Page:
It is horrible to watch a man being beaten to death. And, yet I forced myself to watch the video of Pehlu Khan’s lynching more than once. Not from cheap voyeurism but because I found it hard to understand why this was happening at all. The young men who kicked him and beat him with iron rods did not look like fanatics. They looked like modern young Indians. They wore tight jeans and fancy shirts that indicated an interest in fashion. They seemed educated and middle-class and, for me, this made their savagery more horrible. More disturbing. They took obvious pleasure in what they were doing and made it clear that their intention was not to harm Khan and his sons but to kill them. They videotaped the lynching and posted it on social media so the Prime Minister would have seen it and the Chief Minister of Rajasthan. Why did they say nothing to indicate that they were sickened by what they saw?
In Parliament, a senior minister first denied that anything had happened at all and then bizarrely added that the House must be careful not to give the impression that Parliament approved of cow slaughter. The Home Minister of Rajasthan went one awful step further and said in so many words that both sides were to blame for what happened. Both sides? Both sides? A man was beaten to death in a manner that reminded everyone of earlier barbaric times when there was no rule of law. And there is another side? That this comes from the man who has the responsibility to enforce the law in Rajasthan is not just worrying but terrifying.
This is not about cows and cow slaughter. It is not even about Hindus and Muslims even if the killers were Hindu and the victims Muslim. This is about whether India is a country in which there is the rule of law or not. If there is, then anyone who takes the law into his own hands becomes a criminal. Should this not be obvious? But not only is it not obvious to the government of Rajasthan, it seems not to be obvious to the Prime Minister.
When cow vigilantes killed Mohammad Akhlaq, they disrespected the law of the land and the Prime Minister said nothing. So now emboldened vigilante squads to roam our highways in search of more victims. When they spot a vehicle transporting cattle, they attack without checking if their victims are cattle smugglers or dairy farmers. Pehlu Khan was just a dairy farmer. But in this time of vigilante madness, these things do not matter. If these vigilantes were truly interested in the welfare of cows, it would be something, but they are not. Had they been, they would have noticed that hundreds of cows routinely die of neglect and starvation in government shelters.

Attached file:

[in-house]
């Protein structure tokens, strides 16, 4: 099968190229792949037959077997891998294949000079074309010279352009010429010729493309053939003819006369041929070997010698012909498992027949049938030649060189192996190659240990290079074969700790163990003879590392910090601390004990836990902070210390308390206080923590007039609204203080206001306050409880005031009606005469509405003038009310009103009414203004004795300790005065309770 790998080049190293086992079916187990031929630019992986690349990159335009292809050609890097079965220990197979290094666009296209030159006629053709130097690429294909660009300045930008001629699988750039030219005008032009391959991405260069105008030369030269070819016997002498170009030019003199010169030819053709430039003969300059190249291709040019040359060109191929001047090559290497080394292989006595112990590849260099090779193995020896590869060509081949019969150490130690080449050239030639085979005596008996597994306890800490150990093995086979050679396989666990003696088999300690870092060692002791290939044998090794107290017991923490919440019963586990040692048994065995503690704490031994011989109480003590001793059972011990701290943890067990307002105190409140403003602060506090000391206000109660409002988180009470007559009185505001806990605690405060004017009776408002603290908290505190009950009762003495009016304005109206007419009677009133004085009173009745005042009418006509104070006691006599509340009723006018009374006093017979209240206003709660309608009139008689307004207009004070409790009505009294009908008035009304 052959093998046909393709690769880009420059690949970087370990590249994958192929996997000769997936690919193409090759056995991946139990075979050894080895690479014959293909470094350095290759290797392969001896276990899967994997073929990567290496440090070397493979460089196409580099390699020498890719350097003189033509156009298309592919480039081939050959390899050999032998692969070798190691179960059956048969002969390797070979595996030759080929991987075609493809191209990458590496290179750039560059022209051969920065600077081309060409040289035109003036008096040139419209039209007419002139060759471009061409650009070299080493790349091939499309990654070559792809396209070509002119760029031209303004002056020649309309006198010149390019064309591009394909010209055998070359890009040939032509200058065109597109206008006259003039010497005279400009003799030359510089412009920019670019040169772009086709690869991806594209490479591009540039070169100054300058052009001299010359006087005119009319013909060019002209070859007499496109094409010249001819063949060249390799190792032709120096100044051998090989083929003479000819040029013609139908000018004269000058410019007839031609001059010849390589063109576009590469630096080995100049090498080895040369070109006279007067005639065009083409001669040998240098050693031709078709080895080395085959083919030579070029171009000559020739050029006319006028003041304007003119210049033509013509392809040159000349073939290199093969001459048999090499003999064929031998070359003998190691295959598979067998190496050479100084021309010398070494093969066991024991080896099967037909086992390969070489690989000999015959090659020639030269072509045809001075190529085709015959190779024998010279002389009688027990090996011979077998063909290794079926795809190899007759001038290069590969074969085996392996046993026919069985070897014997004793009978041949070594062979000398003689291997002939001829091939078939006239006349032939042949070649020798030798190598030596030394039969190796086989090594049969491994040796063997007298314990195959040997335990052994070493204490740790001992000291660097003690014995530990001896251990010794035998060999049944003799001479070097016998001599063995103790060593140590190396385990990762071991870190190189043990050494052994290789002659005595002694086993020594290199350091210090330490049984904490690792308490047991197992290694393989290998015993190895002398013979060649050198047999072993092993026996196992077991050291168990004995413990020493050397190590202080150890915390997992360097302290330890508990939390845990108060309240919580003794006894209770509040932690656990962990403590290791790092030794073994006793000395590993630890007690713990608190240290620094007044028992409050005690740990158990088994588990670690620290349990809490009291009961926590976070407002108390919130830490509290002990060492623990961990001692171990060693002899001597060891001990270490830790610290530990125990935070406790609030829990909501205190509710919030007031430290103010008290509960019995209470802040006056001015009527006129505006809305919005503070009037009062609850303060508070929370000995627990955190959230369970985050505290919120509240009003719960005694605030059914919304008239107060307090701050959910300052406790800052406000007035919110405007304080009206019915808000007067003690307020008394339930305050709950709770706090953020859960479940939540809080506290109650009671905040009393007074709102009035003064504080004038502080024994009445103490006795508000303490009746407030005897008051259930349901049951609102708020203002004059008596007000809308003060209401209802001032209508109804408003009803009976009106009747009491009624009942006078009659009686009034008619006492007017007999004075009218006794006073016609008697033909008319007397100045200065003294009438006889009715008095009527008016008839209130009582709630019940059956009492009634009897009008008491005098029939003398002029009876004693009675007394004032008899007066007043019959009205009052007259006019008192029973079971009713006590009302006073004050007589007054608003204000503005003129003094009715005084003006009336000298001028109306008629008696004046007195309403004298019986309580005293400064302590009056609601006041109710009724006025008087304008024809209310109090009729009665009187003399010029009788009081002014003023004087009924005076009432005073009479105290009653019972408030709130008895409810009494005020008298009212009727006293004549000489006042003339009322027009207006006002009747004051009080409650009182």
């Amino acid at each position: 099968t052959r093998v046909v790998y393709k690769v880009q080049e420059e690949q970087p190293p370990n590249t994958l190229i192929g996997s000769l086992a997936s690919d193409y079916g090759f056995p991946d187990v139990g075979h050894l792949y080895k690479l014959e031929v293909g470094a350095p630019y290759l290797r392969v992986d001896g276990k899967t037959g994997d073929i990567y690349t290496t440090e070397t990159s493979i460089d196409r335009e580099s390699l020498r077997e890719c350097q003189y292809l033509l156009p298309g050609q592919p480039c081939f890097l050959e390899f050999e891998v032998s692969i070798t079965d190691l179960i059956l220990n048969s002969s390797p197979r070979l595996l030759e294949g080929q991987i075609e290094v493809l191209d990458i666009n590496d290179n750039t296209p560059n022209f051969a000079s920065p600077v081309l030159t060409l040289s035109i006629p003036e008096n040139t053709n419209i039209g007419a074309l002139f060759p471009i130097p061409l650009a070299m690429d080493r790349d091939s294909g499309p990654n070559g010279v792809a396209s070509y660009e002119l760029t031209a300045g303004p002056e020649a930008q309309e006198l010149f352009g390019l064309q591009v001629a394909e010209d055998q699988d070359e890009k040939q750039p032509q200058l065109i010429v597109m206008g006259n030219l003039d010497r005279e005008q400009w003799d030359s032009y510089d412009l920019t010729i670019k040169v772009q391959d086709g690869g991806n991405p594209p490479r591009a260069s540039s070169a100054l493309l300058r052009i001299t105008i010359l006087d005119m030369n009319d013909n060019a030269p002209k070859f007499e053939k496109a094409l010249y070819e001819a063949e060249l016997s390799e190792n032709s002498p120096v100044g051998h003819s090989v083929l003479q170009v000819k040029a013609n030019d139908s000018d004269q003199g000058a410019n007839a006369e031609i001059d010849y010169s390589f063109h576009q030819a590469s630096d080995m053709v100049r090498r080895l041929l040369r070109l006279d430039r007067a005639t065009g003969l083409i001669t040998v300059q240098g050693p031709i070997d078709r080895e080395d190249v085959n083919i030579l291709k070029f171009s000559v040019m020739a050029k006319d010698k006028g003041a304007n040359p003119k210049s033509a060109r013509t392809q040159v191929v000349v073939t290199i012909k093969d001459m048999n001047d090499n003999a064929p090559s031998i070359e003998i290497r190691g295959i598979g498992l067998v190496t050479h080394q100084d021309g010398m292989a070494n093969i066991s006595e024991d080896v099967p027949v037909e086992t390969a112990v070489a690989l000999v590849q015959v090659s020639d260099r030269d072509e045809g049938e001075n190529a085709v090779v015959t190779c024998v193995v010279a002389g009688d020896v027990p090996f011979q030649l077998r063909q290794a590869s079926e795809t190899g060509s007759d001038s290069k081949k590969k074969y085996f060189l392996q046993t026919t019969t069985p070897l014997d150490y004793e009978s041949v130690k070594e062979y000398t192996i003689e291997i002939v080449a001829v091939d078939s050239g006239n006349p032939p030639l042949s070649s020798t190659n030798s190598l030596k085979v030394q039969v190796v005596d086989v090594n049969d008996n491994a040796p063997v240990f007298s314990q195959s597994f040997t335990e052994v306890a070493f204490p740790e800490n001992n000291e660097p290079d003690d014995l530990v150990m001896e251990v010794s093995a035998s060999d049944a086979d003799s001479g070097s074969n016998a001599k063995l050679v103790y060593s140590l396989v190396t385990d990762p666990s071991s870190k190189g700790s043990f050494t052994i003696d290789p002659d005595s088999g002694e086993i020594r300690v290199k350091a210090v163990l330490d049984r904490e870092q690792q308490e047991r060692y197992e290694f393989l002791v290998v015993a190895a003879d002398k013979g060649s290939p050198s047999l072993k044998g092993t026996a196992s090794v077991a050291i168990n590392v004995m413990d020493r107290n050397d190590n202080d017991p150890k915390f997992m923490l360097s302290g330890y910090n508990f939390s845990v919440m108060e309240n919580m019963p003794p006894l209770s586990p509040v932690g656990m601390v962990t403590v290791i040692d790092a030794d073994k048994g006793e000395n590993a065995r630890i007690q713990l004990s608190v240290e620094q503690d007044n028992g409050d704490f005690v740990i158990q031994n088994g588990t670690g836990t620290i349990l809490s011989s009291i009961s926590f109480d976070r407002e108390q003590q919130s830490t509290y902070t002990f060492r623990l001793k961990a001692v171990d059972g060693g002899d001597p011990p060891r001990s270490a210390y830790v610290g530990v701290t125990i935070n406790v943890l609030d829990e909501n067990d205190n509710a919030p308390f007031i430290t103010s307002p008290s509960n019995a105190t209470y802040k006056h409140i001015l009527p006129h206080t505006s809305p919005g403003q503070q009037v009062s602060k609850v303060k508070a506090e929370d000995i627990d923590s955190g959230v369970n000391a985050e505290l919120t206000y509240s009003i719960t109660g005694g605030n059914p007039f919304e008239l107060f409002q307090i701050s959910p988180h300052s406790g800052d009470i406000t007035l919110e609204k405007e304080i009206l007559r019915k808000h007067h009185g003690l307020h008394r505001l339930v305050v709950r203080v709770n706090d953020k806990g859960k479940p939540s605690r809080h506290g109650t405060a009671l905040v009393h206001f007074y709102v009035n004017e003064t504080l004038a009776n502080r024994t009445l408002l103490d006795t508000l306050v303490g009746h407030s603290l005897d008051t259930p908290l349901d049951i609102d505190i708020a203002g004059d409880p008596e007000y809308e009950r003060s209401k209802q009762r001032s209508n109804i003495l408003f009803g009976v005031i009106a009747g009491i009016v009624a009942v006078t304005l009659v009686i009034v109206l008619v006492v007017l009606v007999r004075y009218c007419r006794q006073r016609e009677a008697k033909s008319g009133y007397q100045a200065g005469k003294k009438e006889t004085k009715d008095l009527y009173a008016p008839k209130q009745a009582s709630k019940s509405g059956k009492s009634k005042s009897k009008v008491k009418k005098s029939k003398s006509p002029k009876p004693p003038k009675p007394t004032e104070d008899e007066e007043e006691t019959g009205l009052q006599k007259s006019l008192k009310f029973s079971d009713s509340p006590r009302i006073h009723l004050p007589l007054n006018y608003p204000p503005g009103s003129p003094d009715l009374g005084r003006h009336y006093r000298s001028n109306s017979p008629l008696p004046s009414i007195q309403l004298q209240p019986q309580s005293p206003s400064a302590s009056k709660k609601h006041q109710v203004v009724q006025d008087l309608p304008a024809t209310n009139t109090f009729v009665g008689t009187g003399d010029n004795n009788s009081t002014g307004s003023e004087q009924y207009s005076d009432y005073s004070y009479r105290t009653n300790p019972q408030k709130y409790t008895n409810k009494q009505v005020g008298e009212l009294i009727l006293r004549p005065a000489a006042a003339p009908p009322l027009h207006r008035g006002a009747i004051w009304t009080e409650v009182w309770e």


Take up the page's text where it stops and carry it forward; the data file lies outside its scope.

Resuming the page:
If cow protection is their motive, why are they not rescuing cows abandoned in the streets of our cities? Why are they not teaching pious Hindus that it is more humane to kill a cow than abandon it when it is old and useless? Why do they not teach them that there is nothing crueller than leaving an aged animal to fend for itself? So is this movement really about saving cows or killing Muslims? Since nearly always it is Muslims who become the victims of cow vigilantes, it would be fair to say that these really hate crimes.
Meanwhile, India is in danger of falling off the map. Last week, the whole world was reeling from the horror of what happened in Syria. The images of small babies lying dead in heaps, of terrified children gasping for breath because of Bashar al-Assad’s latest chemical attack were so terrible that it forced the United States to attack Syria. Where was India’s voice? If it was raised at all, it went unheard. But forget the world, let’s just talk about us and the kind of country we want India to be. Do we want India to be a modern country in which the rule of law exists or do we want to go back to a time when outlaws ruled the land? Let there be no mistake about what is going on. The vigilantes that roam our highways are outlaws, and from official reactions to what happened in Alwar, there are signs that these lawless gangs have the patronage of powerful political leaders. Do these leaders understand that once ordinary people believe they can take the law into their hands, then the authority of the State no longer exists?
As someone who believes that a Hindu renaissance is necessary and possible, it saddens me that this very grand idea has been reduced to horrible violence in the name of the cow. No renaissance can ever come from this.